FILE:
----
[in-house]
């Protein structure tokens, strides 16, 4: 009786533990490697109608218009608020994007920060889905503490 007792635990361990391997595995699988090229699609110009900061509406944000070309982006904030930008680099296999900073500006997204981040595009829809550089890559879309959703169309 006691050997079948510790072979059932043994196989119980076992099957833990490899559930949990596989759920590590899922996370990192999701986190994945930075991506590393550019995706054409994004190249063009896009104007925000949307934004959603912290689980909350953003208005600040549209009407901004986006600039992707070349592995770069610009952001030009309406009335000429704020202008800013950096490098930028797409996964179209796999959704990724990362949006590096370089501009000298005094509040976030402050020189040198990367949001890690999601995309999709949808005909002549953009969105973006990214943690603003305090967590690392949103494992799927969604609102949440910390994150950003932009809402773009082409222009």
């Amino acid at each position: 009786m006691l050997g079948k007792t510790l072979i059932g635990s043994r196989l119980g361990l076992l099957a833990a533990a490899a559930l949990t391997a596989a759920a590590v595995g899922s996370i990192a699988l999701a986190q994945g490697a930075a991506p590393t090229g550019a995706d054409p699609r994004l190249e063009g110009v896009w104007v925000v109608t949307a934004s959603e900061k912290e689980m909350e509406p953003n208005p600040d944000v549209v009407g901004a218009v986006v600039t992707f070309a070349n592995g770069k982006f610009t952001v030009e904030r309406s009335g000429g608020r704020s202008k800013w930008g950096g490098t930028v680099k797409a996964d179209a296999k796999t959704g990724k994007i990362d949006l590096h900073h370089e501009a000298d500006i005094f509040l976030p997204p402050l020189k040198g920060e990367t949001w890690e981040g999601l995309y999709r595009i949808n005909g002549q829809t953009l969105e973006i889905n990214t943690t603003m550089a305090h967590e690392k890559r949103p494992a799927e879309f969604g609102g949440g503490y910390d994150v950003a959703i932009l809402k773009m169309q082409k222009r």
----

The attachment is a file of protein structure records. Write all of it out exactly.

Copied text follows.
[in-house]
């Protein structure tokens, strides 16, 4: 009786533990490697109608218009608020994007920060889905503490 007792635990361990391997595995699988090229699609110009900061509406944000070309982006904030930008680099296999900073500006997204981040595009829809550089890559879309959703169309 006691050997079948510790072979059932043994196989119980076992099957833990490899559930949990596989759920590590899922996370990192999701986190994945930075991506590393550019995706054409994004190249063009896009104007925000949307934004959603912290689980909350953003208005600040549209009407901004986006600039992707070349592995770069610009952001030009309406009335000429704020202008800013950096490098930028797409996964179209796999959704990724990362949006590096370089501009000298005094509040976030402050020189040198990367949001890690999601995309999709949808005909002549953009969105973006990214943690603003305090967590690392949103494992799927969604609102949440910390994150950003932009809402773009082409222009």
């Amino acid at each position: 009786m006691l050997g079948k007792t510790l072979i059932g635990s043994r196989l119980g361990l076992l099957a833990a533990a490899a559930l949990t391997a596989a759920a590590v595995g899922s996370i990192a699988l999701a986190q994945g490697a930075a991506p590393t090229g550019a995706d054409p699609r994004l190249e063009g110009v896009w104007v925000v109608t949307a934004s959603e900061k912290e689980m909350e509406p953003n208005p600040d944000v549209v009407g901004a218009v986006v600039t992707f070309a070349n592995g770069k982006f610009t952001v030009e904030r309406s009335g000429g608020r704020s202008k800013w930008g950096g490098t930028v680099k797409a996964d179209a296999k796999t959704g990724k994007i990362d949006l590096h900073h370089e501009a000298d500006i005094f509040l976030p997204p402050l020189k040198g920060e990367t949001w890690e981040g999601l995309y999709r595009i949808n005909g002549q829809t953009l969105e973006i889905n990214t943690t603003m550089a305090h967590e690392k890559r949103p494992a799927e879309f969604g609102g949440g503490y910390d994150v950003a959703i932009l809402k773009m169309q082409k222009r």